How to back up: The most basic way to back up your work is to drag the folders onto the external drive, one at a time, into a dated folder. However, there are plenty of free programs online that you can use to run a backup, and you may even have one as part of your OS. Setting up incremental backups will save you a ton of time after you finish the first one (which will take forever, or so it’ll seem, because every single file will be copied over).

I don’t have these programs: Adobe CS/3 is expensive. Microsoft Office is expensive. Visio is expensive. But none of that matters. You don’t need the programs to have the files; if you go to an interview and they want your design comps, provide PSD files. Of course, most designers have obtained tools to use at home. If you produce a lot of video, you can make DVDs; if you’re a writer, OpenOffice works just as well as Microsoft and is completely free. (I’ve had some trouble getting it to work with Windows Vista 64-bit, but that may be unique to me.) But, seriously, if you don’t have programs at home that at least somewhat mirrors the kind of work you do at the office, then now’s the time to start saving up.

What about my personal stuff: If you have the time, pull everything personal off your work computer. You’ve probably got a ton of pictures, passwords, and purchasing information stored on there. Get it all off; the Resignr article referenced above has lots of useful tips to do that. If it’s too late, then honestly, you might want to format that drive. If your company hasn’t backed up all of your software and kept a list of licenses, then it’s their own fault.

Last week, while I was cleaning off my external hard drive in advance of doing a backup on my personal computer, I found a folder of all my work stuff, backed up off my computer just before it was replaced in early 2008. I haven’t done a backup since then, and today, I’ll be remedying that situation. After all, CorporateSpeak did announce that there’ll be another round of layoffs this quarter, and even though my bosses have said we won’t be affected, I’m not taking any chances. There’s a lot of art, animation, code, and writing on that PC and I don’t want to lose any of it.

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* And I know he really is working on it — this IT guy is a true gem, and everyone at the office appreciates how much work he puts in.

nice to be invited… oh, wait… June 15, 2009

Posted by That Guy in Did I Hear That Right?, Economic Downturn, Getting Fired, Management.
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My boss was laid off, as you know. Friday was his last day. I happened upon his office around 11:00 that morning and he was talking to Judd and Ray, an IT guy and a content editor (respectively). Apparently Judd was planning to take my boss out to lunch. Ray somehow got himself invited — and hung out more than two hours after his shift ended to go along.

My boss (now ex-boss, I suppose) was trying to figure out where they were going to go.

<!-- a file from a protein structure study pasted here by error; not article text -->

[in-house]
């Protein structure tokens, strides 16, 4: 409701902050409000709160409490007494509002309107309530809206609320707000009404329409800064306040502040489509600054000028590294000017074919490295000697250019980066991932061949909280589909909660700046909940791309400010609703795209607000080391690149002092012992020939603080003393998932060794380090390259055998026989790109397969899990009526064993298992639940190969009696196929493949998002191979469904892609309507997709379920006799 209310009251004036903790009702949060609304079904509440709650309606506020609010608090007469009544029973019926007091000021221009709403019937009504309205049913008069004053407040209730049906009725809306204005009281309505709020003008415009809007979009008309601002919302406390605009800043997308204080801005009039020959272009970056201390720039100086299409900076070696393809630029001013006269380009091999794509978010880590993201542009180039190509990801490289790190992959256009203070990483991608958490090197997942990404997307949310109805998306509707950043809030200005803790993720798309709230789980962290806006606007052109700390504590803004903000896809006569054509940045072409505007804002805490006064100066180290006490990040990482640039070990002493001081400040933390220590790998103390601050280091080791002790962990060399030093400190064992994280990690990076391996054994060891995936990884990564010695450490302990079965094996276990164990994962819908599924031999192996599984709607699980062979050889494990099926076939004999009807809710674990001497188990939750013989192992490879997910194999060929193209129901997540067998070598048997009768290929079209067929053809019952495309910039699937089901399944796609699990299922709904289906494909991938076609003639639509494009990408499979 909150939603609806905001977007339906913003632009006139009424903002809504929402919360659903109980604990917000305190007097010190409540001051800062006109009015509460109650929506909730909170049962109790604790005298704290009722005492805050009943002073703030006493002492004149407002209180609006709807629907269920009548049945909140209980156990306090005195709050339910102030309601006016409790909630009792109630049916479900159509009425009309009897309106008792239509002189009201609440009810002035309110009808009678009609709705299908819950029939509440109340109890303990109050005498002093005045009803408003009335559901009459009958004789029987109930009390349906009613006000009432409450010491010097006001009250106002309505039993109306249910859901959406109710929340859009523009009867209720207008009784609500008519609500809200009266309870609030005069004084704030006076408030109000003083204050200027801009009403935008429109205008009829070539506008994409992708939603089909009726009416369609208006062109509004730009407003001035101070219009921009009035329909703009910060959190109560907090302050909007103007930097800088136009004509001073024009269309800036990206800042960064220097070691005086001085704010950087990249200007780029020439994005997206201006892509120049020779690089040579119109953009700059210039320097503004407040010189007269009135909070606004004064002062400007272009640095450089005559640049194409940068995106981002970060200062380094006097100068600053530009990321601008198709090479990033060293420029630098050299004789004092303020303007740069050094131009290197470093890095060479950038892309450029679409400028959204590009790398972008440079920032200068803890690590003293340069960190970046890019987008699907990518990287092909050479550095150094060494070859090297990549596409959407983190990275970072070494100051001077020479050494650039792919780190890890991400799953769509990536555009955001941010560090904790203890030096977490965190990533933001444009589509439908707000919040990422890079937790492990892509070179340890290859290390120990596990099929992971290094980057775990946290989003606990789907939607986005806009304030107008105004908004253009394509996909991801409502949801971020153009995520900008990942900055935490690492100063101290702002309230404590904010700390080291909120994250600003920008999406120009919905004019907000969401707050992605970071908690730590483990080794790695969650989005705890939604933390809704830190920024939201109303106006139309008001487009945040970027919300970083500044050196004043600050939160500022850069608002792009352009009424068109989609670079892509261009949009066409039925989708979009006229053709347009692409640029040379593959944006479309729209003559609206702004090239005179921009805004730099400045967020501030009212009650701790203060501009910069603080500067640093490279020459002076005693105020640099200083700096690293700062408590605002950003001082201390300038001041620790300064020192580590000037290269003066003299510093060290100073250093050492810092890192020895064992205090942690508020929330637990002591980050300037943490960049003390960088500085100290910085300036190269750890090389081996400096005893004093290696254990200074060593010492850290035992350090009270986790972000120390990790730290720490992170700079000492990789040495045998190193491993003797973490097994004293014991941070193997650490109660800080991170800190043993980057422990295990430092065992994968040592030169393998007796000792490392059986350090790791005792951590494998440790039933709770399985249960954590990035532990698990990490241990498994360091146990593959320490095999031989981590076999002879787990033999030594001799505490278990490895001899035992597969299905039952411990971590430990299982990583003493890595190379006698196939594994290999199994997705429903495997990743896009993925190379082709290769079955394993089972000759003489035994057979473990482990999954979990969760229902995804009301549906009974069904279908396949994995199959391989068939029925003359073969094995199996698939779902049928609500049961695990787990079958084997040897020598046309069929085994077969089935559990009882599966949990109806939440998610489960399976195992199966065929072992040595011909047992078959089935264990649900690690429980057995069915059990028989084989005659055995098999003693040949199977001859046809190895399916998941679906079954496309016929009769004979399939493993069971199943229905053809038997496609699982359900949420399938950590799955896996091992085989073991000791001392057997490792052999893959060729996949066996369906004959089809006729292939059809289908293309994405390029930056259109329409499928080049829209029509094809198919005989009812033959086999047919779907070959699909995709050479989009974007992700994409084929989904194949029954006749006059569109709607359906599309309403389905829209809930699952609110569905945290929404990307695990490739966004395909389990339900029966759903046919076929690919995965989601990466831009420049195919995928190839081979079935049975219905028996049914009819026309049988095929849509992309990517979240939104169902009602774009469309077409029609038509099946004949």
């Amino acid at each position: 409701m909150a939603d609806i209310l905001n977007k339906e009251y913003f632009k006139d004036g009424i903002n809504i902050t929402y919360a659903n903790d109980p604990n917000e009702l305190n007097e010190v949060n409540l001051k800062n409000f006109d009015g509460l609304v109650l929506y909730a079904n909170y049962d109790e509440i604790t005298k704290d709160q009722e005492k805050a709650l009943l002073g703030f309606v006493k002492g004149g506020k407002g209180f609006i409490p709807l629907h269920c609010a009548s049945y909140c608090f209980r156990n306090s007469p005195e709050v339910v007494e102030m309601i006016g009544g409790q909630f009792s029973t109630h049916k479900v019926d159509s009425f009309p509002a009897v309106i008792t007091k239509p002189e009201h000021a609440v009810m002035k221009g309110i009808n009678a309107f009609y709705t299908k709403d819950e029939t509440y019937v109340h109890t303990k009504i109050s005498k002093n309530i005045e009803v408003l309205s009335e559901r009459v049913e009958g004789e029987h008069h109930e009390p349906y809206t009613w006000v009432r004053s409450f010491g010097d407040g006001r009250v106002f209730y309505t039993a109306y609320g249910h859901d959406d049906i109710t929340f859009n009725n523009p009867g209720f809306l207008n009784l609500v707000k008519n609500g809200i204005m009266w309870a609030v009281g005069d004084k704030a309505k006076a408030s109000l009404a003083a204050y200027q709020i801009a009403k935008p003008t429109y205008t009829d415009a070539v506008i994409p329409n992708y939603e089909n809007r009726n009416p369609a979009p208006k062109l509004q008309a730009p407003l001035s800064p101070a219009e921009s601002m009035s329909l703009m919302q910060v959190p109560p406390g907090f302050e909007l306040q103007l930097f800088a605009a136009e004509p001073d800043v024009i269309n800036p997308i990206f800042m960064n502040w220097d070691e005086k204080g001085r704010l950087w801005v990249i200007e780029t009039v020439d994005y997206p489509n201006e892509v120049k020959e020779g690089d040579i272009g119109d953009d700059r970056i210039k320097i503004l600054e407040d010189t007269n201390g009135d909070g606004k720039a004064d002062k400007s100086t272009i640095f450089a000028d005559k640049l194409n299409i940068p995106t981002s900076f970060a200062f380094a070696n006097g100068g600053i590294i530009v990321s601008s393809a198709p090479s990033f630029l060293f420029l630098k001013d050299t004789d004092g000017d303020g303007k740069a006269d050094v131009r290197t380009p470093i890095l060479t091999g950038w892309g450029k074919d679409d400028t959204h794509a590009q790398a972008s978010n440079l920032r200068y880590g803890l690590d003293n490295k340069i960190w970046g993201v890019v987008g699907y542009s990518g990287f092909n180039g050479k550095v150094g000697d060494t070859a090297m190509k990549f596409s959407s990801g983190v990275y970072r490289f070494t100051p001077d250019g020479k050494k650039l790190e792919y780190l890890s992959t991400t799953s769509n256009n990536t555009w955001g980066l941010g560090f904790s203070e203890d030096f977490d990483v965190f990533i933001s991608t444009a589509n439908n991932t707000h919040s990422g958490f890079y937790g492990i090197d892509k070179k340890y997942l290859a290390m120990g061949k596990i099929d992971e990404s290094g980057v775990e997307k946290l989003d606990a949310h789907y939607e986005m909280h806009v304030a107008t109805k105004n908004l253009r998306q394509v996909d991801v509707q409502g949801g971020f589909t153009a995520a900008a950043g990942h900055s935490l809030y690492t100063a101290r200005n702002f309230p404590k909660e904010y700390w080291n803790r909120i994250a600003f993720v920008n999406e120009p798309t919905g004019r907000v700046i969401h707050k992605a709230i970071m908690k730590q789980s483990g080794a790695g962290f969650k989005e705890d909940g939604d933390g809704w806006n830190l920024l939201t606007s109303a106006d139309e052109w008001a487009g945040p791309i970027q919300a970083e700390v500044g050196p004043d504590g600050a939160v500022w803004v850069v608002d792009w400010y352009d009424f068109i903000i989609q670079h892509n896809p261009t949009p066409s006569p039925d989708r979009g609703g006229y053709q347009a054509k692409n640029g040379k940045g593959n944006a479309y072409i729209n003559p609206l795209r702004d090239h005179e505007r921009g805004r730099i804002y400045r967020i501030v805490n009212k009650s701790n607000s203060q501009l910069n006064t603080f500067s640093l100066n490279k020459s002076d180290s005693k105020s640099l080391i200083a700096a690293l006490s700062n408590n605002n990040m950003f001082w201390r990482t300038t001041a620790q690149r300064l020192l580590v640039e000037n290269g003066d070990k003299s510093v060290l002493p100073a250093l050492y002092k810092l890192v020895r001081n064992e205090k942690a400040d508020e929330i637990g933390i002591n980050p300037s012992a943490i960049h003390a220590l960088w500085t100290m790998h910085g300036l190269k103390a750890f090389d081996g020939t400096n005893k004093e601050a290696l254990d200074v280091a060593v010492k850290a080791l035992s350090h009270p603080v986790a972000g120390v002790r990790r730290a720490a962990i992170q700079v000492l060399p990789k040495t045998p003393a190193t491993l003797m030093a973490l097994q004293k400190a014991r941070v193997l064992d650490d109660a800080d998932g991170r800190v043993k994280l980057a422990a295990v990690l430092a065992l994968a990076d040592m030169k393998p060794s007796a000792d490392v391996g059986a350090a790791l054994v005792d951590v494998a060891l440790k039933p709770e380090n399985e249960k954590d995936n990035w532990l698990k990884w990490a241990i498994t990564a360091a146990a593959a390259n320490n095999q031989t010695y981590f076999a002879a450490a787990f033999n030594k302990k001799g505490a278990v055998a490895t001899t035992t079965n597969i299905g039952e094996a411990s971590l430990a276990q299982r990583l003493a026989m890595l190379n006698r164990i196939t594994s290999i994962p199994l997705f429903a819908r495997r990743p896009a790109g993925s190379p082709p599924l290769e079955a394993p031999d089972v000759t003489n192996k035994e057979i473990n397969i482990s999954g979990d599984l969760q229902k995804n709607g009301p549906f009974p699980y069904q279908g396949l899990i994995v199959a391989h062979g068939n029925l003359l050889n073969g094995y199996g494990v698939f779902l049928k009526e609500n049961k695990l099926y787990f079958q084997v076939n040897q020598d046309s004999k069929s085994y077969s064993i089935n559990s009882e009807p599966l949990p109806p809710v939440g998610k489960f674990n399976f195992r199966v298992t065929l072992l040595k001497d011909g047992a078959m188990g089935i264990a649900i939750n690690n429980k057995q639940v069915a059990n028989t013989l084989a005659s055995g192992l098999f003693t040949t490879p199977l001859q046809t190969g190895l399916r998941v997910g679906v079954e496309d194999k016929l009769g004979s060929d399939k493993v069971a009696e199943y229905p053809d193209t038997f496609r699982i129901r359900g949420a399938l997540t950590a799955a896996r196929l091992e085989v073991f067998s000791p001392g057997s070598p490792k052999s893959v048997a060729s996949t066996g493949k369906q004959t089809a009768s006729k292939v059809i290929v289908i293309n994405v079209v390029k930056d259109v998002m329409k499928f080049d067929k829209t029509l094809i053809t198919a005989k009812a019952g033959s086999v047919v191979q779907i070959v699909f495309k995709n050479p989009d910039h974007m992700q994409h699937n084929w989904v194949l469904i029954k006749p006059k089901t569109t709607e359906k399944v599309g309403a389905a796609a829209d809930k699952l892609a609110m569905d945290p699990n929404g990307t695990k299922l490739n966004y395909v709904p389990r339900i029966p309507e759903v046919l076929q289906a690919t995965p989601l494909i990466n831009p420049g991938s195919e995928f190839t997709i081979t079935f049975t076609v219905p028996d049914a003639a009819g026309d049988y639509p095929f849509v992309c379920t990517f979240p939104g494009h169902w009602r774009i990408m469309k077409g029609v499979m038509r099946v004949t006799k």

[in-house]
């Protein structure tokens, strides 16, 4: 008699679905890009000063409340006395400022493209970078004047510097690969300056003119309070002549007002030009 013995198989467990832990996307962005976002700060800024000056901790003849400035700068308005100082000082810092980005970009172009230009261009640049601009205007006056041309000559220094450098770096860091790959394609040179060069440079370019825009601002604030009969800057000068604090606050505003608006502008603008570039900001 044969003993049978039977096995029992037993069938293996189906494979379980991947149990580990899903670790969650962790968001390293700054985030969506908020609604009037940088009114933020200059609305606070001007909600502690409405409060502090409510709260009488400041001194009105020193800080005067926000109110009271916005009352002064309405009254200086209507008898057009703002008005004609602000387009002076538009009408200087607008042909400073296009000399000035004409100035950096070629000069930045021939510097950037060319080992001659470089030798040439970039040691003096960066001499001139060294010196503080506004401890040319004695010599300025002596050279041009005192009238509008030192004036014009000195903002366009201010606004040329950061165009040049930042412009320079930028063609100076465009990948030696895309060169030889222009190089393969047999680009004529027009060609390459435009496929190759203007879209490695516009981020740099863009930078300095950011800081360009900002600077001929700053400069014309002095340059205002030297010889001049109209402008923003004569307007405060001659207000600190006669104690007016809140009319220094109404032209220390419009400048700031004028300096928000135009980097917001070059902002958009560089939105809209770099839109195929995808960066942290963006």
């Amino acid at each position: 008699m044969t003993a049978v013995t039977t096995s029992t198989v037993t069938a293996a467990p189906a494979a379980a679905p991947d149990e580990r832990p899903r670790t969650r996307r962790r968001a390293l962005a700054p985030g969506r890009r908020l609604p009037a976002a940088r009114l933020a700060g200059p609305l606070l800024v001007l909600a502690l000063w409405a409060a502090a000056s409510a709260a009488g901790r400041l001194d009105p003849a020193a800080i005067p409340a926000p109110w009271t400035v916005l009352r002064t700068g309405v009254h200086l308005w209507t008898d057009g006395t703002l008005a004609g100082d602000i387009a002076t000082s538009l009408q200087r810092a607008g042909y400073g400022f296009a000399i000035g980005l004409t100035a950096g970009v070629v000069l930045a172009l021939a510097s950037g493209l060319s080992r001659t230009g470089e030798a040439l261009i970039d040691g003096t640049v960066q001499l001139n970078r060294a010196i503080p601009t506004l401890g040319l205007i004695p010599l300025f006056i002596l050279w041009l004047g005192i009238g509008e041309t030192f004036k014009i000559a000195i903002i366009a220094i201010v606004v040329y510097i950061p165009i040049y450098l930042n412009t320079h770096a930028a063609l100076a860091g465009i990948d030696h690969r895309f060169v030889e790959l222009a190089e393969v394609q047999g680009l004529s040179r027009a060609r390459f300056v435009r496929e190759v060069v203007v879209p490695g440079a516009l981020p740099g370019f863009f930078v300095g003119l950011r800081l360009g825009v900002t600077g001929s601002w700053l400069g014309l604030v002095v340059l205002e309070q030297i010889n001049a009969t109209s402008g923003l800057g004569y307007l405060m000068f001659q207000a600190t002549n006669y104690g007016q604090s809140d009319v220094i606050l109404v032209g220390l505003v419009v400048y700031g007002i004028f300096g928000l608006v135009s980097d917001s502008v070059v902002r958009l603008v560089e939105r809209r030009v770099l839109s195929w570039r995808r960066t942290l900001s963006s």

Then, at 12:45, they left.

I wasn’t invited.

Curious. I’m the only person left in the department. I continually pulled his ass out of the fire when he either acted the fool and said no without thinking, or when he had to figure something out and couldn’t do so. Of the six people he’s hired, I’m the only one still working for him (three quit, one was transferred to another department, and one was freelance and sucked so badly that we didn’t ask her back). The two who were already here when I got here — one works nights and the other works from home, so they weren’t here. And they don’t work for him anymore (transferred to other departments too).

But no, don’t ask your one employee to come to lunch. I might not even have said yes, but it would be nice to be asked.

I get it, kind of; maybe he’s bitter that I still have a job and he doesn’t. But maybe he doesn’t get that over the past three years we’ve formed a working relationship that I think goes beyond boss/employee — we’ve been out outside of work, and we’ve been in work-related extracurriculars like the fantasy football league I run here.

Insult to injury: I texted him and asked if he could swing my McDonald’s, which is literally two miles up the street, to pick me up an iced coffee on his way back. He texted back:

not going that way sorry dude

Really? It wasn’t as if I was going to stiff him on the $2.25, but seriously? Come on, dude. Would it kill you? It’s not like you want to be back here anyway for the rest of your last day.

He’s applying for a regional position, newly created, based out of our building. I’m kind of concerned because he’s a good enough BS artist to actually get the job, but he wouldn’t be very good at it. I’m a better candidate than he is, and I think it would still be a pay cut for him but it would be a raise for me (a small one) as well as — and this is key — an office away from the production floor.

Ah well. I don’t wish him ill, and I won’t miss him fielding meetings so I can actually work, but if you can’t be bothered to invite to lunch the person who hooked you up with recruiters when you lost your job and made you look good when you had one, then that’s the best you’re going to get from me.

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dick move, corporate person June 12, 2009

Posted by That Guy in Economic Downturn, Getting Hired, Unsociable Networking.
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As I mentioned Wednesday, my boss was laid off. So were about 40 others across the company, many of whom are my friends on Facebook. Yesterday, one of them, Charlene, posted this Facebook status update: